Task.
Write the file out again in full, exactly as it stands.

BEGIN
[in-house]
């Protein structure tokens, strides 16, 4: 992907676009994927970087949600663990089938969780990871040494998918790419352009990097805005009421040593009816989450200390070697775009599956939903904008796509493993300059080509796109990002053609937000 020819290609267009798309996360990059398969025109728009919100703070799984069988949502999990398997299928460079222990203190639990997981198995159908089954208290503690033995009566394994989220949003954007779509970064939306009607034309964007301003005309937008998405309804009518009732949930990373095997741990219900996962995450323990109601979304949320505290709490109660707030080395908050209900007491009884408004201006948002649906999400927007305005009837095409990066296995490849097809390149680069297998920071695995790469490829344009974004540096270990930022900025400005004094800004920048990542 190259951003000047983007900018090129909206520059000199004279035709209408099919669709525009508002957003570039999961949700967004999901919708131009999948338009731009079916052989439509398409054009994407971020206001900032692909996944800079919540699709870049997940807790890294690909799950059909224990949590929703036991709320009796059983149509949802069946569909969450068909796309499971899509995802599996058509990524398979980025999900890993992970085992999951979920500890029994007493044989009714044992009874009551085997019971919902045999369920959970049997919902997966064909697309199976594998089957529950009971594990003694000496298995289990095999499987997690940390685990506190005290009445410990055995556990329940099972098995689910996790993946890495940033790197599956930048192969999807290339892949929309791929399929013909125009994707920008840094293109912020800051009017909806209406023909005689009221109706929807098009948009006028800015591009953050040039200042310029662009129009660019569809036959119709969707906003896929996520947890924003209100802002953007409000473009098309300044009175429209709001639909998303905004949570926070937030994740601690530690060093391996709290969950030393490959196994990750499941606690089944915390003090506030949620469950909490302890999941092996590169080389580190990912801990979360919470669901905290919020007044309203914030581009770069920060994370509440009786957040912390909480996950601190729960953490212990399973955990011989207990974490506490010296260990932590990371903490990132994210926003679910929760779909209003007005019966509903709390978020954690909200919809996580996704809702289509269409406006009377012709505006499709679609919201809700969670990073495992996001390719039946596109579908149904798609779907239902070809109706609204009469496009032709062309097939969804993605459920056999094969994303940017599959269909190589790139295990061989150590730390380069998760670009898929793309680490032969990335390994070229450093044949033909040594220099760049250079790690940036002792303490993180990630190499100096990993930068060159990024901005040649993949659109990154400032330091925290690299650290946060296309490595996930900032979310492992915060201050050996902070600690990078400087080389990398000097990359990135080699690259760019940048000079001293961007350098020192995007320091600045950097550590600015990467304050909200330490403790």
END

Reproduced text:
[in-house]
């Protein structure tokens, strides 16, 4: 992907676009994927970087949600663990089938969780990871040494998918790419352009990097805005009421040593009816989450200390070697775009599956939903904008796509493993300059080509796109990002053609937000 020819290609267009798309996360990059398969025109728009919100703070799984069988949502999990398997299928460079222990203190639990997981198995159908089954208290503690033995009566394994989220949003954007779509970064939306009607034309964007301003005309937008998405309804009518009732949930990373095997741990219900996962995450323990109601979304949320505290709490109660707030080395908050209900007491009884408004201006948002649906999400927007305005009837095409990066296995490849097809390149680069297998920071695995790469490829344009974004540096270990930022900025400005004094800004920048990542 190259951003000047983007900018090129909206520059000199004279035709209408099919669709525009508002957003570039999961949700967004999901919708131009999948338009731009079916052989439509398409054009994407971020206001900032692909996944800079919540699709870049997940807790890294690909799950059909224990949590929703036991709320009796059983149509949802069946569909969450068909796309499971899509995802599996058509990524398979980025999900890993992970085992999951979920500890029994007493044989009714044992009874009551085997019971919902045999369920959970049997919902997966064909697309199976594998089957529950009971594990003694000496298995289990095999499987997690940390685990506190005290009445410990055995556990329940099972098995689910996790993946890495940033790197599956930048192969999807290339892949929309791929399929013909125009994707920008840094293109912020800051009017909806209406023909005689009221109706929807098009948009006028800015591009953050040039200042310029662009129009660019569809036959119709969707906003896929996520947890924003209100802002953007409000473009098309300044009175429209709001639909998303905004949570926070937030994740601690530690060093391996709290969950030393490959196994990750499941606690089944915390003090506030949620469950909490302890999941092996590169080389580190990912801990979360919470669901905290919020007044309203914030581009770069920060994370509440009786957040912390909480996950601190729960953490212990399973955990011989207990974490506490010296260990932590990371903490990132994210926003679910929760779909209003007005019966509903709390978020954690909200919809996580996704809702289509269409406006009377012709505006499709679609919201809700969670990073495992996001390719039946596109579908149904798609779907239902070809109706609204009469496009032709062309097939969804993605459920056999094969994303940017599959269909190589790139295990061989150590730390380069998760670009898929793309680490032969990335390994070229450093044949033909040594220099760049250079790690940036002792303490993180990630190499100096990993930068060159990024901005040649993949659109990154400032330091925290690299650290946060296309490595996930900032979310492992915060201050050996902070600690990078400087080389990398000097990359990135080699690259760019940048000079001293961007350098020192995007320091600045950097550590600015990467304050909200330490403790």